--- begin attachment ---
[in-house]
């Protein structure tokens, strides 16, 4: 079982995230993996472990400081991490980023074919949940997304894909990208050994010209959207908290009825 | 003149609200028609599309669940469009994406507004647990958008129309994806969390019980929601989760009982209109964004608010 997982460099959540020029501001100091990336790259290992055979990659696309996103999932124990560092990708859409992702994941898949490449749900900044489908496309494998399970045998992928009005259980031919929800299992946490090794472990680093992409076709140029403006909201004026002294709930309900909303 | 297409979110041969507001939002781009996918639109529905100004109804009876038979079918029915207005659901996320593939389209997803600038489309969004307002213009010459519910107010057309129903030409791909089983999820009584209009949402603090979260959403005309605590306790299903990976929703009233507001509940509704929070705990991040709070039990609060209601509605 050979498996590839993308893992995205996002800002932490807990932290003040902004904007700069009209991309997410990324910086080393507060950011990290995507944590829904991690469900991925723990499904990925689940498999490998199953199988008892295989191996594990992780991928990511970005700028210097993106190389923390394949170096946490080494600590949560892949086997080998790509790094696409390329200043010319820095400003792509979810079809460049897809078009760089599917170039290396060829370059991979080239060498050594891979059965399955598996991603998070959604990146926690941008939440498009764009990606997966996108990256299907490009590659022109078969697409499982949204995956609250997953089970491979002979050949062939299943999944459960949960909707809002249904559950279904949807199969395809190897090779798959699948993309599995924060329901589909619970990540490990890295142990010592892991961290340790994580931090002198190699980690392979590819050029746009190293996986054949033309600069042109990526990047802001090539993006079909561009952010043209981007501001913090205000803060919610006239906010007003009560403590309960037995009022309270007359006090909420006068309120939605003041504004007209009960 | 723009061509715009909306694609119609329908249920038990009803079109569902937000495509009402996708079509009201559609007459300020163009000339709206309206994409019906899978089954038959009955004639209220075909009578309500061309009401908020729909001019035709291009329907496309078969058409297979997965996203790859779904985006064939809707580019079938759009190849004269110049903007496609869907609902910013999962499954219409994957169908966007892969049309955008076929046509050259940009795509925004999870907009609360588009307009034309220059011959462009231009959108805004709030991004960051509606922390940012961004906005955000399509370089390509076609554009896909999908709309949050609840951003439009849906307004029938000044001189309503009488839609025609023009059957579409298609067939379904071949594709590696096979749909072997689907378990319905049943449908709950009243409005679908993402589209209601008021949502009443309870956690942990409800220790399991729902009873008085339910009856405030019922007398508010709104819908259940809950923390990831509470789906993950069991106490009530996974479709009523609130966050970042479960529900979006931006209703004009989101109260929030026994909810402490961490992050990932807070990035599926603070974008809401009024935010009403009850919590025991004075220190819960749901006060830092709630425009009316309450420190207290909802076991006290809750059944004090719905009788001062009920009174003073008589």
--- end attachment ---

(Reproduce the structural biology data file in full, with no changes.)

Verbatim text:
[in-house]
């Protein structure tokens, strides 16, 4: 079982995230993996472990400081991490980023074919949940997304894909990208050994010209959207908290009825 | 003149609200028609599309669940469009994406507004647990958008129309994806969390019980929601989760009982209109964004608010 997982460099959540020029501001100091990336790259290992055979990659696309996103999932124990560092990708859409992702994941898949490449749900900044489908496309494998399970045998992928009005259980031919929800299992946490090794472990680093992409076709140029403006909201004026002294709930309900909303 | 297409979110041969507001939002781009996918639109529905100004109804009876038979079918029915207005659901996320593939389209997803600038489309969004307002213009010459519910107010057309129903030409791909089983999820009584209009949402603090979260959403005309605590306790299903990976929703009233507001509940509704929070705990991040709070039990609060209601509605 050979498996590839993308893992995205996002800002932490807990932290003040902004904007700069009209991309997410990324910086080393507060950011990290995507944590829904991690469900991925723990499904990925689940498999490998199953199988008892295989191996594990992780991928990511970005700028210097993106190389923390394949170096946490080494600590949560892949086997080998790509790094696409390329200043010319820095400003792509979810079809460049897809078009760089599917170039290396060829370059991979080239060498050594891979059965399955598996991603998070959604990146926690941008939440498009764009990606997966996108990256299907490009590659022109078969697409499982949204995956609250997953089970491979002979050949062939299943999944459960949960909707809002249904559950279904949807199969395809190897090779798959699948993309599995924060329901589909619970990540490990890295142990010592892991961290340790994580931090002198190699980690392979590819050029746009190293996986054949033309600069042109990526990047802001090539993006079909561009952010043209981007501001913090205000803060919610006239906010007003009560403590309960037995009022309270007359006090909420006068309120939605003041504004007209009960 | 723009061509715009909306694609119609329908249920038990009803079109569902937000495509009402996708079509009201559609007459300020163009000339709206309206994409019906899978089954038959009955004639209220075909009578309500061309009401908020729909001019035709291009329907496309078969058409297979997965996203790859779904985006064939809707580019079938759009190849004269110049903007496609869907609902910013999962499954219409994957169908966007892969049309955008076929046509050259940009795509925004999870907009609360588009307009034309220059011959462009231009959108805004709030991004960051509606922390940012961004906005955000399509370089390509076609554009896909999908709309949050609840951003439009849906307004029938000044001189309503009488839609025609023009059957579409298609067939379904071949594709590696096979749909072997689907378990319905049943449908709950009243409005679908993402589209209601008021949502009443309870956690942990409800220790399991729902009873008085339910009856405030019922007398508010709104819908259940809950923390990831509470789906993950069991106490009530996974479709009523609130966050970042479960529900979006931006209703004009989101109260929030026994909810402490961490992050990932807070990035599926603070974008809401009024935010009403009850919590025991004075220190819960749901006060830092709630425009009316309450420190207290909802076991006290809750059944004090719905009788001062009920009174003073008589």